The FIA will again enforce a maximum time limit on all laps run during qualifying for this weekend’s Japanese Grand Prix.
Drivers must already abide by a maximum lap time for all in-laps during qualifying and the reconnaissance laps prior to the grand prix.
But as with the Italian Grand Prix earlier this month, race director Niels Wittich has expanded the use of this rule to include all laps in qualifying in an attempt to avoid dangerous driving, impeding and the pack bunching up.
The trial in Monza appeared to work with no incidents of impeding noted during the qualifying hour.
However, last weekend’s Singapore Grand Prix saw a pause on the enforcement of “all” qualifying laps, which resulted in chaos when half of the field jostled for track position in the final sector during Q1. Max Verstappen was summoned by the stewards for impeding Logan Sargeant and Yuki Tsunoda but escaped without penalty.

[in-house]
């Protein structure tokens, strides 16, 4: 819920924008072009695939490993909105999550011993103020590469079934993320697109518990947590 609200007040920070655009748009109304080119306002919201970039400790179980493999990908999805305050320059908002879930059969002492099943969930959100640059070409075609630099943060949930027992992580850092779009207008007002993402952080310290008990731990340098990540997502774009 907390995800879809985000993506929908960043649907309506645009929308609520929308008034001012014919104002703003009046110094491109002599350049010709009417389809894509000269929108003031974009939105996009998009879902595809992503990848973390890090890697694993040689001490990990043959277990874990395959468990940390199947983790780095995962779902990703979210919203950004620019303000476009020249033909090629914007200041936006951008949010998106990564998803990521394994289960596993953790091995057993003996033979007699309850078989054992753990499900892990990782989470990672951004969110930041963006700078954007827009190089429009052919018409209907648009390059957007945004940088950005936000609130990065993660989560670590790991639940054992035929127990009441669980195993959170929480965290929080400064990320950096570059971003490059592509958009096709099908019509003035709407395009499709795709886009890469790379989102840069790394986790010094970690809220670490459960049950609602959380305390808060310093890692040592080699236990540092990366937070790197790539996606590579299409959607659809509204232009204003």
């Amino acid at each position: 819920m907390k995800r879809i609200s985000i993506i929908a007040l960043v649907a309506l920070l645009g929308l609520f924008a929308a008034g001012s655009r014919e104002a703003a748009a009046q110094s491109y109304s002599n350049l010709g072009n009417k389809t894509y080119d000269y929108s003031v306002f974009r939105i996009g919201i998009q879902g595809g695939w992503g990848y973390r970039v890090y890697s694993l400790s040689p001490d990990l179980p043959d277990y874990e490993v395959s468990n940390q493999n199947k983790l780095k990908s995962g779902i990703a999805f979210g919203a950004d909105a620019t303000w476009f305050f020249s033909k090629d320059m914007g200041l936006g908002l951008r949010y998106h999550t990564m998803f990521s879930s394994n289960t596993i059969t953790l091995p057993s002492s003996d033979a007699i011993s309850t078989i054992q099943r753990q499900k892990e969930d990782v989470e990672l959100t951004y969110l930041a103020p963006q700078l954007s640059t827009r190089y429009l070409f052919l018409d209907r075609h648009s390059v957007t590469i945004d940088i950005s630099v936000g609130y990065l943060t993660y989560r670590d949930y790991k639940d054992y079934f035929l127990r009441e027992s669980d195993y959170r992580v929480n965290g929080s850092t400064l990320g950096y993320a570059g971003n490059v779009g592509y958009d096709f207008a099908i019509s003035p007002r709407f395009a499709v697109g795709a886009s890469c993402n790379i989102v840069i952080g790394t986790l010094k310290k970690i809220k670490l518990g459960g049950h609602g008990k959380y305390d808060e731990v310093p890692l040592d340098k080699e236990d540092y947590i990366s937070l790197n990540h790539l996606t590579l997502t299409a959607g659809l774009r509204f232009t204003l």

In his notes for the Japanese Grand Prix, race director Niels Wittich said: “In order to ensure that cars are not driven unnecessarily slowly on in laps during and after the end of qualifying or during reconnaissance laps when the pit exit is opened for the race, drivers must stay below the maximum time set by the FIA between the Safety Car lines shown on the pit lane map.
“For the safe and orderly conduct of the event, other than in exceptional circumstances accepted as such by the stewards, any driver that exceeds the maximum time from the second Safety Car line to the first Safety Car line on ANY lap during and after the end of the qualifying session, including in-laps and out-laps, may be deemed to be going unnecessarily slowly,”
Teams and drivers will be informed of the maximum lap time following the second practice session.
While any driver found to exceed the maximum time limit could potentially face a penalty, it must be noted that there is no guarantee after a precedent set in Monza.
Charles Leclerc and Carlos Sainz were both found to have circulated slower than the time limit during qualifying for the Italian Grand Prix. But after investigation, it was agreed that neither Ferrari driver would be penalised, having deviated from the racing line to allow faster cars to pass safely.